A Moveable Feast by Ernest Hemingway


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I want to challenge myself to read more biographies and autobiographies, so A Moveable Feast is a step in the right direction.  It’s a memoir by Ernest Hemingway.  I haven’t read much else by him, but I will be doing so now.  His writing style is interesting and he’s a master at making you feel like you’re a part of the action.


A Moveable Feast highlights the early part of Hemingway’s life, when he and his wife lived in Paris as a young couple.  It talks about writing, food, alcohol, friends, love, sex, reading, art, marriage, horse racing, skiing, and some of his now-famous friends and acquaintances.

My thoughts:

This was a fantastic book!  Hemingway’s writing style is very distinctive, so if you can wrap your head around it, you’re bound to appreciate his stories.  He has a way of drawing the reader into the surroundings and events he’s describing, so that you feel like you’re a spectator just looking over his shoulder.  I find myself wanting to explore the places he’s describing.

Hemingway’s way of life as a young man was so alien to me, and that is probably what made it so interesting.  The way he talked with friends; the food he ate; the alcohol he drank; the things he did in his spare time–they are all outside of my own world experience.  I love learning about what life is like for other people.

I had no idea that Hemingway was friends with such well-known people as Picasso , T. S. Eliot, and F. Scott Fitzgerald.  It’s neat to get a little peak into their social lives and realize that in a way they were regular people just like the rest of us.

It would be helpful to know some French when trying to tackle this book, but you can get by without it. Some of the place names, food, and drink will be lost on you.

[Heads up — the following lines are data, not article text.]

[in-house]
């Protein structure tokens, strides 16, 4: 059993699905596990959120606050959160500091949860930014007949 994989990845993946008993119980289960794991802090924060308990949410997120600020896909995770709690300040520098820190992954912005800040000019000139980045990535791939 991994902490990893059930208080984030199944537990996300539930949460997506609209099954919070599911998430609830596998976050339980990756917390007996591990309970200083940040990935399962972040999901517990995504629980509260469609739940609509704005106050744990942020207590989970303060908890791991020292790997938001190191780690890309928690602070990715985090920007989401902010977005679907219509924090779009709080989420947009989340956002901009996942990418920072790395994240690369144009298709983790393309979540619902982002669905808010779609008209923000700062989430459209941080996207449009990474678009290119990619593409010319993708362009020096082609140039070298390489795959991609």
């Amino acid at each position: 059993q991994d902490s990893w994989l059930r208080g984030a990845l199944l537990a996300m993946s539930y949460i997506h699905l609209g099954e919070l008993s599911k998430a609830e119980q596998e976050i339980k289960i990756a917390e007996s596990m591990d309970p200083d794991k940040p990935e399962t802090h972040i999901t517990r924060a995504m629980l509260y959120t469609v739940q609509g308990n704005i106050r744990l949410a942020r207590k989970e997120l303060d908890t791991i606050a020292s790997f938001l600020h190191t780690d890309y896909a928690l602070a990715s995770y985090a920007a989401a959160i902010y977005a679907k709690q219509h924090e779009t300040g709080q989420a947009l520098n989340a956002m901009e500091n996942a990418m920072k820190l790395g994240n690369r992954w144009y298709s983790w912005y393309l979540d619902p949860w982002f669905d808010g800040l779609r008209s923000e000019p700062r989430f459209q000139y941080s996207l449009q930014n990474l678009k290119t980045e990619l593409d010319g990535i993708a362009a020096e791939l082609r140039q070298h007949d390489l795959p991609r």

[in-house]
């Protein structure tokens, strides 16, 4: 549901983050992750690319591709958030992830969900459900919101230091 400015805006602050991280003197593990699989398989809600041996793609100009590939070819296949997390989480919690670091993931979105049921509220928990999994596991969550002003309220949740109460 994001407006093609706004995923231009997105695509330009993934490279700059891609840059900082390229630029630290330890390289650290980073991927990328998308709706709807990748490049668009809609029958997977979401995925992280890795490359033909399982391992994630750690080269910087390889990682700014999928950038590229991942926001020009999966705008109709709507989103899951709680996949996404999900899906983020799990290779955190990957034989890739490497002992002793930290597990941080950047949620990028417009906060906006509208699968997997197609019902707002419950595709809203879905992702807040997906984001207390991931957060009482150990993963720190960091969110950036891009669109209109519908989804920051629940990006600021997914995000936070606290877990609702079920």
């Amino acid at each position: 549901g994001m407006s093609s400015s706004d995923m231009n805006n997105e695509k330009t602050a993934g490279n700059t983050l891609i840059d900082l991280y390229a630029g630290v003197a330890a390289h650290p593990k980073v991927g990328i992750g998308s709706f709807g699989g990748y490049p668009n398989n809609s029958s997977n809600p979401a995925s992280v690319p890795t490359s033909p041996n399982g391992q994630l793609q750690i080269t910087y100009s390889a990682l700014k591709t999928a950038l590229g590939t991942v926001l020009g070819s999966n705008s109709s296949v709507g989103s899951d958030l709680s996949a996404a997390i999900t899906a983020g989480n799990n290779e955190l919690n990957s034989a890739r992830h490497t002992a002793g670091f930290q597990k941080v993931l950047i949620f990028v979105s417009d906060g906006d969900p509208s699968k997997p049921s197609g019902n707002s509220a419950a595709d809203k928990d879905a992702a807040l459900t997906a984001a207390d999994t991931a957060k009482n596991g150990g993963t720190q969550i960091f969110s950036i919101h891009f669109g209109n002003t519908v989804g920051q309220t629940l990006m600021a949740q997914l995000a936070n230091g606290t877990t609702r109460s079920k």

I recommend this book to older teens and adults who are looking for a good biography of Ernest Hemingway.  Though the stories only pertain to his younger years, you get a good sense of his character, motivations, and a fascinating look into his life.

A Favorite quote:

“’We’re always lucky,’ I said and like a fool I did not knock on wood.  There was wood everywhere in that apartment to knock on too.” (p. 42)

Possible Objections:

  • Some bad language (SOB x 1, etc)
  • Sexual-themed talk (an STD, prostitution, homosexuality)

Rating: 5 Stars

Until next time…



2 thoughts on “A Moveable Feast by Ernest Hemingway

  1. I took it upon myself to make ‘A Moveable Feast’ a more accessible read for my students by adding photo’s, hyperlinks, annotations and translations.

    If you’re into Hemingway, you will most certainly like ‘The Autobiography of Alice B. Toklas’ where Hemingway is introduced to the Paris’ art world. I may have gone a little overboard on the pictures on this one, but my students seem to like it.

    Happy reading!

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